Recently Interior Secretary Sally JewellSarah (Sally) Margaret JewellBiden leans on Obama-era appointees on climate OVERNIGHT ENERGY: EPA declines to tighten key air pollution standards | Despite risks to polar bears, Trump pushes ahead with oil exploration in Arctic | Biden to champion climate action in 2021 OVERNIGHT ENERGY: EPA proposes reapproving uses of pesticide linked to brain damage in children | Hispanic caucus unhappy with transition team treatment of Lujan Grisham | Schwarzenegger backs Nichols to lead EPA MORE and National Parks Director Jonathan Jarvis traveled to Alabama to meet with community leaders and citizens from the cities of Anniston and Birmingham. They were there to hear input from citizens and local leaders about three sites of pivotal importance to the Civil Rights Movement in the 1960’s: a Greyhound bus station and a section of highway in Anniston where black and white Freedom Riders were beaten by angry mobs because they dared to protest the unconstitutional segregation on interstate buses; and parts of the Birmingham Civil Rights Historic District, where Dr. Martin Luther King, Jr. and others gathered to demand equality for all Americans.
At the listening sessions they heard great public support for proposals to designate these historic places as national monuments. And rightfully so. The events that occurred in 1961 in Anniston and Birmingham sparked a national awareness of the inhumane treatment against blacks in America that significantly advanced the Civil Rights Movement.
Equally as important for national remembrance and recognition is Penn Center on Saint Helena Island, South Carolina, the site of the former Penn School, one of the country's first schools for freed slaves.
The extraordinary history of Penn Center speaks of a time when freed slaves were given the land on plantations after their owners fled. With nearly 33,000 freed slaves inhabiting the region, northern abolitionists acquired land on St. Helena Island and financed a three room school, the first in the South specifically created to teach freed slaves. The school was officially named Penn School, in tribute to the revered Quaker, William Penn.
In the 1950’s the school was renamed Penn Center and was transformed to a meeting place for interracial social activists. Until his death, it was a safe haven and retreat for Martin Luther King, Jr. Today Penn Center continues as an educational center for the island's preschoolers and adults, and is known as a major repository for the thriving Gullah culture, directly descended from the original African slave population who lived along the coasts of Georgia and South Carolina.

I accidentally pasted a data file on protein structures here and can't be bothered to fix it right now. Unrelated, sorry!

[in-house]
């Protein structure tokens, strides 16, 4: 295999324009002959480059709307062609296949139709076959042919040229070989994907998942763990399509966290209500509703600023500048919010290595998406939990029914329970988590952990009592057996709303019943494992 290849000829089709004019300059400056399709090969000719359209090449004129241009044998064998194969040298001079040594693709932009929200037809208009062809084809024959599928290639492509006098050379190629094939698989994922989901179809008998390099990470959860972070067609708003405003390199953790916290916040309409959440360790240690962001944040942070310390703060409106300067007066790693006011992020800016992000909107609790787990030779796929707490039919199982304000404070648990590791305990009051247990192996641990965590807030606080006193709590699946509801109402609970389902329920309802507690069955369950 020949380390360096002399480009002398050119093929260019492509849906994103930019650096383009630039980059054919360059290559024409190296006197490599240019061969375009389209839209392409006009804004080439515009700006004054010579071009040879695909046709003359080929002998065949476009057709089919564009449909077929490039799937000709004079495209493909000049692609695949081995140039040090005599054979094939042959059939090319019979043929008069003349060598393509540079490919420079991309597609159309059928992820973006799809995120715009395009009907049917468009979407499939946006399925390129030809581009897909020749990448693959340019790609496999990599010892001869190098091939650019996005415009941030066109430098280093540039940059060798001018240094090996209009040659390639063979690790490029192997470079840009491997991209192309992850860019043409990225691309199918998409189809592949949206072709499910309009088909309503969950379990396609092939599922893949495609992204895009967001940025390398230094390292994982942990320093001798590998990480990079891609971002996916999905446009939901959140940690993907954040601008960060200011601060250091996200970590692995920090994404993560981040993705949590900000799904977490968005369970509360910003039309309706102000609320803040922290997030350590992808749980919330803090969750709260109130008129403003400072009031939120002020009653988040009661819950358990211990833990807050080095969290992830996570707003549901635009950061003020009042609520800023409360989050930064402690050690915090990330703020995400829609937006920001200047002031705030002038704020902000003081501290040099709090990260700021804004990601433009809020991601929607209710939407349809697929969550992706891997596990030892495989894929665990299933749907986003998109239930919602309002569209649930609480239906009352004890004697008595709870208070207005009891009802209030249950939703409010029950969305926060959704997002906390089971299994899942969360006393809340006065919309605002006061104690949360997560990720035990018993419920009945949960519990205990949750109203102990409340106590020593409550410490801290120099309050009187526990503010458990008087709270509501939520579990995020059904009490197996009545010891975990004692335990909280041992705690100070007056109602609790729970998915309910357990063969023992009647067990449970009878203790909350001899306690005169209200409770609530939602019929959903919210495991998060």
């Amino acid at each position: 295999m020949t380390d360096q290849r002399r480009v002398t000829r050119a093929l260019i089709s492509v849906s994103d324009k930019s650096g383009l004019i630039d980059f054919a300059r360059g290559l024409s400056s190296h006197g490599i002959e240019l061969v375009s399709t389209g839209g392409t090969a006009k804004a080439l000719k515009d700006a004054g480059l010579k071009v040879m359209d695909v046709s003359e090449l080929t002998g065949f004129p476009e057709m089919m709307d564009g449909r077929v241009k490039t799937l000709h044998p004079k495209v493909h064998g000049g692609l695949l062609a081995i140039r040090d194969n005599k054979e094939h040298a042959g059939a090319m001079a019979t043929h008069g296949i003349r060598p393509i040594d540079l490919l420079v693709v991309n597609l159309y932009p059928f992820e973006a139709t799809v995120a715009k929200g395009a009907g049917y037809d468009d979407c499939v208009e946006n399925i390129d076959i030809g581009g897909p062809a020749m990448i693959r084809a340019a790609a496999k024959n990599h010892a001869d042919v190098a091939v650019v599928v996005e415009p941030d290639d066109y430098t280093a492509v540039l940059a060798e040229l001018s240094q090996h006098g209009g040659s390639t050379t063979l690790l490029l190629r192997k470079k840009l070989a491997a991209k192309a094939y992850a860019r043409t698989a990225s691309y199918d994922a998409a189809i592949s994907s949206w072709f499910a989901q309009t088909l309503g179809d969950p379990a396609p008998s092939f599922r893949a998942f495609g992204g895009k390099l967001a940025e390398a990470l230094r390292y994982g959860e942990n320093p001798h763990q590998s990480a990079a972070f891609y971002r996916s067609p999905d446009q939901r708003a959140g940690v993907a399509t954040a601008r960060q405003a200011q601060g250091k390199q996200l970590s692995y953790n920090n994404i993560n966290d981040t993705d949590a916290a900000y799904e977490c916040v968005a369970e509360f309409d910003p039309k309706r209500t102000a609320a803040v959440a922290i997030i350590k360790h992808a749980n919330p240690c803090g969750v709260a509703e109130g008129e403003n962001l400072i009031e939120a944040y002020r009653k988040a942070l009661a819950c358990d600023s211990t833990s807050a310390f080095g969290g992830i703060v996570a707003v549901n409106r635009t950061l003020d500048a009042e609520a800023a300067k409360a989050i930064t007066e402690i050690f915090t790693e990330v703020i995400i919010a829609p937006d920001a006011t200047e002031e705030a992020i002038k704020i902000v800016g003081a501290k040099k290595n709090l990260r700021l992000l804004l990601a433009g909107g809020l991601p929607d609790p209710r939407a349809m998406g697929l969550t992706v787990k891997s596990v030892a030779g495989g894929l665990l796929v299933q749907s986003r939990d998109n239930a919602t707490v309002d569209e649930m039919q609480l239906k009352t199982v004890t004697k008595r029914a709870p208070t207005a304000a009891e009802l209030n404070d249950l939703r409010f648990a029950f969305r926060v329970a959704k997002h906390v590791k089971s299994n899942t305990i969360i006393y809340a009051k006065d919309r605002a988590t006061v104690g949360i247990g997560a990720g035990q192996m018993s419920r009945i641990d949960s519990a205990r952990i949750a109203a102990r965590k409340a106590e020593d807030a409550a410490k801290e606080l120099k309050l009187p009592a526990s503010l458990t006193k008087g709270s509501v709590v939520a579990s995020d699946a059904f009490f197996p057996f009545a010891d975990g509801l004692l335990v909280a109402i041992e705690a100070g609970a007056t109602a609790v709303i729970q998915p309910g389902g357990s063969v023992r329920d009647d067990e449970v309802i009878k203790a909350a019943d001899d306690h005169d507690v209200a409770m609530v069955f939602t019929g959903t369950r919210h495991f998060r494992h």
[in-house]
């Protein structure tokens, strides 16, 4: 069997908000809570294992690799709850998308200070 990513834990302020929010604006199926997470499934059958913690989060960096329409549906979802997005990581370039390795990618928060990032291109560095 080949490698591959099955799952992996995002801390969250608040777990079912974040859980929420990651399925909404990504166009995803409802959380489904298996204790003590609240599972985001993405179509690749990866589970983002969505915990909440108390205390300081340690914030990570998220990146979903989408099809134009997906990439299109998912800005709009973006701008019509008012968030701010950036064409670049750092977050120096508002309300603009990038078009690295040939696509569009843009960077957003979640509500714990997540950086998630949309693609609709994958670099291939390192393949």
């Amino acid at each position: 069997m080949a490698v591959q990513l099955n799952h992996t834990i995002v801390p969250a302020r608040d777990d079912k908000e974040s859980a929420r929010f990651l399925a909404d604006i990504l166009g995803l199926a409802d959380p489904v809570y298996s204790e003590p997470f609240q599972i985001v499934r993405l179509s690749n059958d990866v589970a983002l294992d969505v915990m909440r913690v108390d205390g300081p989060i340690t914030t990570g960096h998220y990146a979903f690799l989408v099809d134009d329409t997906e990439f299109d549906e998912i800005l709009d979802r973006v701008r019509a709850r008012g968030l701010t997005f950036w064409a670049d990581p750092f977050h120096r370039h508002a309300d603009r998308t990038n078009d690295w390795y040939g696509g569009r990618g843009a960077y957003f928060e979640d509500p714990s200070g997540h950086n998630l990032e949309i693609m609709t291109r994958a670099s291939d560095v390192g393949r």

While there is a local effort led by 6th District Rep. James Clyburn (D-S.C.) to protect Penn Center as a national monument, time is running out in Congress. President Obama should use his authority to protect this nationally significant civil rights site via the Antiquities Act.
As one of the most important historic sites from the post-slavery/Civil War Reconstruction era, establishing a Penn Center National Monument would certainly be in line with President Obama’s legacy of protecting public lands that celebrate America’s diverse history, and his intention to broaden the criteria for the parks and public lands we designate as national park sites. The President has already begun this work by creating national monuments at the Stonewall Inn in New York, associated with the beginning of the gay rights movement, and Sewall Belmont House in Washington, a longtime center for women’s equality.
The goal of reflecting diversity and inclusion in our public lands system is also the aim of the Next 100 Coalition, a first-of-its-kind initiative of civil rights, environmental justice, conservation and community leaders from across the country that has come together to develop a vision and policy recommendations for a more diverse system of national parks and other public lands. The group has asked for a Presidential Memorandum directing federal land management agencies to take critical steps to honor all Americans in our public lands system.
Most Americans came from somewhere else to this continent and Penn Center provides us with a direct link to the African origins of slaves that occupied America’s southeastern seaboard. It is a window to a place in which many African Americans emerged from bondage, and set out on a new journey as free men and women. It is a place and a time to celebrate. Penn Center vividly embodies the American ideal of “liberty and justice for all” and in every sense is a true historic national monument.
Dr. Rodell Lawrence is the Executive Director of Penn Center. He previously worked at Xerox for 22 years and was recognized in 1990 as one of the company's best minds and joined its think tank for three years. He also served on the Xerox philanthropic board and was responsible for directing millions of dollars to Historically Black Colleges and Universities.
The views expressed by authors are their own and not the views of The Hill.